On Saturday, my final day at the Hay Festival, I went to see Helen Macdonald deliver the Samuel Johnson Prize lecture at the Tata tent about ‘H is for Hawk‘ which has won both the Costa Book of the Year and Samuel Johnson Prize for Non-Fiction awards. ‘H is for Hawk’ was one of my favourite non-fiction books of 2014 and was the first memoir to win the Samuel Johnson Prize since its launch in 1999. The book comprises of three strands: Macdonald’s experiences of grief following the death of her father in 2007, her attempt to train a goshawk called Mabel and a biography of T. H. White. Her lecture focused on the former two aspects rather than T. H. White’s story. You can watch a clip of the event here where Macdonald describes meeting Mabel for the first time.
‘H is for Hawk’ is a book which has truly struck a chord with a wide audience and is very different from a typical grief memoir. As Stuart Proffitt, chair of the Samuel Johnson Prize, said in his introduction, it would be too trite to claim that training a goshawk helped Macdonald come to terms with her father’s death but it was a distraction. Similarly, Macdonald said that the message of the book isn’t “I bought a cat and then everything was fine” but training Mabel did take her to a world which wasn’t human during that period. The irony of trying to escape grief and death by training murderous birds of prey also hasn’t escaped her though.
As well as expanding on events already described in the book, Macdonald described her earlier experiences of working at the International Centre for Birds of Prey in Gloucestershire and the amusing reactions of young children when they meet the birds. Interestingly, the reaction from people in Cambridge where she worked as a research fellow at the university was also very mixed, with only outsiders (goths, alcoholics, foreigners) approaching her as she walked through the streets with Mabel.
Macdonald hadn’t realised how cathartic the experience of writing the book had been until she had finished it. She had initially been more guarded about the grief aspect and only wrote about Mabel in early drafts but the book didn’t work properly without the context of events in her own life. Tragically, Mabel died from an airborne fungal infection a couple of years ago. Macdonald hasn’t ruled out training another goshawk in the future although her life has since become much busier following the success of ‘H is for Hawk’.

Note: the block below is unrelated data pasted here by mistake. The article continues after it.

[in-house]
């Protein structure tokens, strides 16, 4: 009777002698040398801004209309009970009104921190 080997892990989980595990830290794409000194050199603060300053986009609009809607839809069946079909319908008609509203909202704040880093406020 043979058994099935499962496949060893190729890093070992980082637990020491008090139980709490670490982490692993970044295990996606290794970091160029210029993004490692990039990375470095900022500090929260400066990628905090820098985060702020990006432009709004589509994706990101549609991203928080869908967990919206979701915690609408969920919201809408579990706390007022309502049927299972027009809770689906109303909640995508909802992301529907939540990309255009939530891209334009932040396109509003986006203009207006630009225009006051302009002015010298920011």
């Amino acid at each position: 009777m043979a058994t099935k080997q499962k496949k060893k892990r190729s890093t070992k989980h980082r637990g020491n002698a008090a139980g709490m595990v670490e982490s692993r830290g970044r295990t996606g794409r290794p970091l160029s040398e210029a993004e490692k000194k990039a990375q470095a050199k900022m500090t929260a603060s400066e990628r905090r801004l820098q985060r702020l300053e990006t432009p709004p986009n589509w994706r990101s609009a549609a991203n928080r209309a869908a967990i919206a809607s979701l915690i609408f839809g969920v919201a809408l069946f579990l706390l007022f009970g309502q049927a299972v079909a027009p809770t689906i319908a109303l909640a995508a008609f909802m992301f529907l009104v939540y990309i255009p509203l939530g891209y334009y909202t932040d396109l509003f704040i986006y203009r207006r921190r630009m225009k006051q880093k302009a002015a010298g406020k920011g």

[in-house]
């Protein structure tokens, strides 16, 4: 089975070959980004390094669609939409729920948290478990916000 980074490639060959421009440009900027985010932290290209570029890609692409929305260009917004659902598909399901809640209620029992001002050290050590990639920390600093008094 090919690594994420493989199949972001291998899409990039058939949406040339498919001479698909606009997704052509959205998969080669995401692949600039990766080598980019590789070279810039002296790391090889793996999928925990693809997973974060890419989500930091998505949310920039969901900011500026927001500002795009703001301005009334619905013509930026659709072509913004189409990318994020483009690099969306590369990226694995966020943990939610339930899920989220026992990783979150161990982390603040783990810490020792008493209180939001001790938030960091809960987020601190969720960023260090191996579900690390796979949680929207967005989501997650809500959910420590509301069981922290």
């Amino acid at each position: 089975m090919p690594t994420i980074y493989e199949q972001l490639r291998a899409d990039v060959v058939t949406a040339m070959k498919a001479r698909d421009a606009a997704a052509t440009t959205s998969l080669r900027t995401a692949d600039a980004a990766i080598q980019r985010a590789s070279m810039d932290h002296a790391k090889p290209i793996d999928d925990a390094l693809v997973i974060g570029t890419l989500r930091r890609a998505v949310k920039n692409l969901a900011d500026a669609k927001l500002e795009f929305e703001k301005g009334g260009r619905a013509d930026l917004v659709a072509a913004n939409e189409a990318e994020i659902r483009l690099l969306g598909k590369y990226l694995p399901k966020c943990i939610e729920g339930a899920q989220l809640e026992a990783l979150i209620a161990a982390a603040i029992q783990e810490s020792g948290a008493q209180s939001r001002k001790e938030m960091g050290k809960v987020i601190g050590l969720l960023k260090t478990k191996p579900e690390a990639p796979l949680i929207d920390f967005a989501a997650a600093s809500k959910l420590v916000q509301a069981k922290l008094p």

The final event I went to was Tracey Thorn in conversation with Xan Brooks about her new book ‘Naked at the Albert Hall: The Inside Story of Singing’. Following on from her excellent memoir ‘Bedsit Disco Queen: How I Grew Up and Became a Popstar‘ published in 2013, ‘Naked at the Albert Hall’ is specifically about the “craft and myth of singing” where Thorn explores issues around stage fright, autotune and other practical and physical aspects of singing.
Thorn has been one of my favourite singers ever since I discovered her single ‘Plain Sailing’ on a Q magazine compilation album around ten years ago. She has had a varied career, most famously as one half of Everything But The Girl with her partner Ben Watts and also as a solo artist, collaborator with Massive Attack and a member of the Marine Girls. More recently, she has recorded music for the film ‘The Falling’. Thorn’s voice is often described as smooth and melancholic and the two clips below show how much her voice has changed over the years, blending well with both acoustic and dance music. Her cover of Cole Porter’s ‘Night and Day’ was an early Everything But The Girl single released in 1982 while ‘Why Does The Wind?’ is one of the stand-out tracks from her 2010 solo album ‘Love and Its Opposite’.
Thorn hasn’t performed live on tour since Everything But The Girl went on hiatus in 2000 and part of the book is an account of her experience undergoing hypnosis to address her stage fright. Much like Macdonald on ‘H is for Hawk’, Thorn doesn’t see ‘Naked at the Albert Hall’ as a self-help manual about overcoming these problems. She was careful to point out that the book is about her personal relationship with singing and doesn’t represent every singer’s experience. She mentions Dusty Springfield, Karen Carpenter, Sandy Denny and Romy from The XX as singers who have had similar anxieties but also cites Alison Moyet as an example of an artist who finds comfort in performing. While singers more at ease with performing tend to be more creative on stage, others like Thorn feel they are more creative in the studio. Thorn is still ambivalent about whether or not she will ever perform live again in the future and the book concludes with her forgiving herself for not touring in the past fifteen years.
I’ve had a fantastic time at the Hay Festival this year. All of the events I’ve attended have been brilliant and I’m sure I will return again in the future. Now to start reading some of the books I bought last week…